As for the flooding, that happened because the Ents channeled all the water from the river into the circle (instead of breaking a massive dam like in the films).


I can see what Ori and Ark are saying. But I can run a pavement away from a building and back around to the building without the pavement meeting the building’s side. The fault could be in us taking a poetic way of further identifying its circular nature too literally. If it was a perfect circle then of course you could follow the wall starting at the side of the mountain back around to the very side of the mountain where you started. I think Tolkien is being descriptive here, but redundantly so.

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If the tower actually ends up looking like whe’s drawing I will climax.


You could have Isengard on top of an impact crater. That’s one way to explain a sudden circular rock formation. Maybe have some/most of the crater walls eroded away and replaced by an artificial wall. This would go nicely with the bowl-like shape of the inner area, as well as hinting to the origin of the strange black stones. Or maybe have the crater “touch” the surrounding mountainside.
Just from the top of my head, I am neither a geologist nor an avid Tolkien reader. Great server you have there by the way, most impressive.

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Approved. Good luck!

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“After they had ridden for some miles, the highway became a wide street, paved with great flat stones, squared and laid with skill; no blade of grass was seen in any joint.”


Not sure if this is a placeholder but the block you’ve used definitely doesn’t fit the description. This website is great for some descriptions:


Yes, it’ll be replaced in time.


Left some wool on top of the wall to show how you could build the top - if you mark the ridgelines you can just build down from them.


Alright, @Daktubalan and I have determined it’s time for this project to go public. For now we are focusing on the valley around Isengard:

  1. Farms/farmhouses (complete)
  2. Dunlending villages (complete)
  3. Coppices (complete)
  4. Watermill (complete)
  5. Mine (complete)
  6. Lumber camps on the edge of Fangorn (complete)

Any of these mini projects is open for application. Just post your application in this thread.

Some Things to Keep in Mind:
Isengard is obviously much more advanced than Rohan, the most extreme example of this being the 1800s-era technology we will feature in the underground forges. At this point, I’m open to discussion about anything along this continuum. That being said, it still must be credible within the context of the world as a whole.

As for actual style, I would like there to be some visible resemblance to Rohan and (to an extent) the Beornings. However, the deforestation of Fangorn will be done by Orcs. Be sure to show this in your concepts.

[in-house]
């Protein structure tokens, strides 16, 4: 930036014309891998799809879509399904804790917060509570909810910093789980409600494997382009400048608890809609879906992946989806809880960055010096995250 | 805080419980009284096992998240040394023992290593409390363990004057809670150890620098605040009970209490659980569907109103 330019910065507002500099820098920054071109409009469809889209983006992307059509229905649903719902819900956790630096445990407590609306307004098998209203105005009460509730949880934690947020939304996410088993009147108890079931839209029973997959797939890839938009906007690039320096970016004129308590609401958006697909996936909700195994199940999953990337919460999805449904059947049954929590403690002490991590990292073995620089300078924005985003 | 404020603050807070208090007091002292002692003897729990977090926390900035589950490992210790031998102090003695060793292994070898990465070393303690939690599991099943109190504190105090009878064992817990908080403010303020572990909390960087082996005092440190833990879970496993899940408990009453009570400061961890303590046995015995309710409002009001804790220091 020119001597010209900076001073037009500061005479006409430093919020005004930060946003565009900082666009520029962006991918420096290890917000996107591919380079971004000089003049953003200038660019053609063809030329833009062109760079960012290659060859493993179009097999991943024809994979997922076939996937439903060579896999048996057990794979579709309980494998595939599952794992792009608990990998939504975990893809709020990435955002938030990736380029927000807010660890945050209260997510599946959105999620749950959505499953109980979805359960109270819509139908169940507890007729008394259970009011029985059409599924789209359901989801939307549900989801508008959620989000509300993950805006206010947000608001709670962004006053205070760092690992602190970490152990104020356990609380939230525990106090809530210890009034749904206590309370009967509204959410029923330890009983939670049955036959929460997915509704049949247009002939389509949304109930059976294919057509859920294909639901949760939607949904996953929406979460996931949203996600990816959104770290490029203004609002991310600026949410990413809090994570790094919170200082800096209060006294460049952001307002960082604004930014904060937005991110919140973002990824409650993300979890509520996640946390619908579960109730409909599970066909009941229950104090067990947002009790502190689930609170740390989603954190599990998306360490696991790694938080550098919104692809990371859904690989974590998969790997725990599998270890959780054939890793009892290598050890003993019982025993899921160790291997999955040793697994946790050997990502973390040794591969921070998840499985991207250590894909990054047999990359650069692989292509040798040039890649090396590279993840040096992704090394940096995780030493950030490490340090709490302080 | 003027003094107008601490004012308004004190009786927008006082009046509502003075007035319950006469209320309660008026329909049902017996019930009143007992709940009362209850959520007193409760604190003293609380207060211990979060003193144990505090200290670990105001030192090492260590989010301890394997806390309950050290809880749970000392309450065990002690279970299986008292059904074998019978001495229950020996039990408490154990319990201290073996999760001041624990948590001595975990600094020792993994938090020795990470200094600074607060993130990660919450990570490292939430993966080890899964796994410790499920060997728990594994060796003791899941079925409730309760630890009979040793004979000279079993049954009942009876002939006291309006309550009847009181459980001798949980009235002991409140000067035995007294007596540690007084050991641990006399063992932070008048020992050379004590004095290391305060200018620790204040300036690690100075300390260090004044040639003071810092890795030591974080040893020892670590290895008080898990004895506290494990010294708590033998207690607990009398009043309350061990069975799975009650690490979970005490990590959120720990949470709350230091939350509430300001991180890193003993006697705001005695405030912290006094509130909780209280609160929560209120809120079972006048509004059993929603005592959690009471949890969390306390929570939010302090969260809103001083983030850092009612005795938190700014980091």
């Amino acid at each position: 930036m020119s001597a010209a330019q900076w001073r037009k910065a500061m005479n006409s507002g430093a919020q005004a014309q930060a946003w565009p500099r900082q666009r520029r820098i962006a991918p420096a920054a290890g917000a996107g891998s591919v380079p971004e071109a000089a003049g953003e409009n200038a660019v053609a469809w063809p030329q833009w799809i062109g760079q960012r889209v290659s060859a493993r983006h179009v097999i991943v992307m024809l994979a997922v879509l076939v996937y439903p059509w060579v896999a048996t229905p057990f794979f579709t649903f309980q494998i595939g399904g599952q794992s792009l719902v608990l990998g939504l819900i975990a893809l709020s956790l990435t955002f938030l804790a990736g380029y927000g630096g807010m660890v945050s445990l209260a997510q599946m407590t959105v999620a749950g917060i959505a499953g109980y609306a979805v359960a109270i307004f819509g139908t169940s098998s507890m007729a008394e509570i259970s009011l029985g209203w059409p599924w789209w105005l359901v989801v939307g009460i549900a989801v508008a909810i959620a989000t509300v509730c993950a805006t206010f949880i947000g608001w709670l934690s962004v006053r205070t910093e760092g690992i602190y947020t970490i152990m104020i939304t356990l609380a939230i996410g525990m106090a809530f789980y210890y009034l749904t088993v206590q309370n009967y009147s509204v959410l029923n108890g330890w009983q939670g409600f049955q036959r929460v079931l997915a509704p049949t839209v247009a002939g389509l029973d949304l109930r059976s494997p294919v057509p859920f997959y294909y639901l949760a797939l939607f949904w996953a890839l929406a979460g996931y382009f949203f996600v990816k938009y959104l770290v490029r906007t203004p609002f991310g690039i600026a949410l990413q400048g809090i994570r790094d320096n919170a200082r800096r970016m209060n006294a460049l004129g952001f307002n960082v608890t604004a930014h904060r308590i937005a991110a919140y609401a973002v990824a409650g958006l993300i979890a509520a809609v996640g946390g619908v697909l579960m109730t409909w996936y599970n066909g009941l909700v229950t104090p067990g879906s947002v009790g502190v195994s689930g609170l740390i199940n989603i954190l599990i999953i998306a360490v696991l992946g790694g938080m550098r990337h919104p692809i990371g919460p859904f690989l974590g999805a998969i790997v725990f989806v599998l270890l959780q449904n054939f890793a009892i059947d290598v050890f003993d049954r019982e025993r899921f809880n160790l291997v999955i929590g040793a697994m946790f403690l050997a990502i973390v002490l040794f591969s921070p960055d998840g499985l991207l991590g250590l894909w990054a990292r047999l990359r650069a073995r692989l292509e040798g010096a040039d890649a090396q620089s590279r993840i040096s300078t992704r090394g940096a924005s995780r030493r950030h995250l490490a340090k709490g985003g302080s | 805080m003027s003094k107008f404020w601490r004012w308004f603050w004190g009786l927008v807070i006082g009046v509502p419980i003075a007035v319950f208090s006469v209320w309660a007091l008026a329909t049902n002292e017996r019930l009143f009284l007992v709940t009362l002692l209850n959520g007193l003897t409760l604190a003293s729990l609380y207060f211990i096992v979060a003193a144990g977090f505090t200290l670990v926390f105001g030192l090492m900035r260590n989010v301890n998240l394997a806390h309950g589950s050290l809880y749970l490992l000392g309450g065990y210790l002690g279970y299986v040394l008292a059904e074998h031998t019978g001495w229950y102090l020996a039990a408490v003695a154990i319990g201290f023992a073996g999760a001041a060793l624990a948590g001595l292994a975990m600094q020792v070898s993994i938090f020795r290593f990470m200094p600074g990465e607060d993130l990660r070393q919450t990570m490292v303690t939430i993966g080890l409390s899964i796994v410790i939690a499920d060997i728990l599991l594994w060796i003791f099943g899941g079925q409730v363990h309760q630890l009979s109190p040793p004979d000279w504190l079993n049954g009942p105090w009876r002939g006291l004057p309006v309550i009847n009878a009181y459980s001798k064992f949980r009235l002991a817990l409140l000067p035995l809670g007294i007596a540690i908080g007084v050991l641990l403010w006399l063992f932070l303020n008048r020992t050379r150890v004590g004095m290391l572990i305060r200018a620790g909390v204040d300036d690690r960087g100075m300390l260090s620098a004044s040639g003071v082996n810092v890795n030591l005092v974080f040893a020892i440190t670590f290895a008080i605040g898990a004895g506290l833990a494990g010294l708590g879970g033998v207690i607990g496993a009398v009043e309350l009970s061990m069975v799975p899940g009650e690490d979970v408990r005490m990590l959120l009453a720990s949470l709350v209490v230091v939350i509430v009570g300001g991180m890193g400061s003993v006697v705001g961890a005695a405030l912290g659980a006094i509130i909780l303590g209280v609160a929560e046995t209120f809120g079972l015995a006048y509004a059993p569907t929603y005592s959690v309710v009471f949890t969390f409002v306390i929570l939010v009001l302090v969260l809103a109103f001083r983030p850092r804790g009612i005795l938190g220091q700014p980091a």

Feel free to message Dak or me if you want to apply or if you have any questions.


@MatthewVP has volunteered to lead the first Dunlending village, located in a small valley on the east side of Nan Curunir. image


The actual ingame concept is currently floating above the valley.


We are now starting a second Dunlending village in the Nan Curunir. This one is quite a bit larger that the first, so we’ll need all the help we can get. The warp is DV1, and @MatthewVP has graciously made a guide. You can also refer to the model village he made east of the Ring.


After a very productive build day, the Dunlending village is now complete! Thanks to everyone who helped out, and congratulations to @MatthewVP on a successful first project. @Daktubalan and I will keep you informed as we finish off the rest of the valley and move into the Ring of Isengard itself.


@Hearthseeker is now co-leading this project with Dak and me


At long last, the Ring of Isengard is now open to the public! The areas to claim are as follows:

  • Stables
  • Armory
  • Smithy
  • Glassblower
  • Leatherworker (no tannery in the fortress itself)
  • Winery
  • Cooper
  • Carpenter
  • Painter
  • Cobbler
  • Tailor
  • Weaver
  • Candlemaker
  • Potter
  • Ropemaker
  • Infirmary
  • Barber
  • Mess Hall
  • Kitchen
  • Main Food Storage
  • Bath House

There’s a guide for block usage, as well as an ingame list of items to be claimed, at /warp Isengard. My biggest concern is to keep the style from looking too Dwarven. That being said, the same general rules for making a Dwarven build apply here: make sure the ceiling is domed and that the walls are supported with columns. In larger, more richly decorated areas, you can include Byzantine lines in polished andesite. Examples of this style can be seen at the mess hall, the barracks, the prison, and the guard room just inside the gate.

As for technology, do some research on those professions in ancient Roman/Byzantine times, but you have some liberty to include more modern conventions (up to mid-1800s, no further). I hope this will prove to be a fun and unique building experience for everyone, and a little taste of what awaits us in Gondor.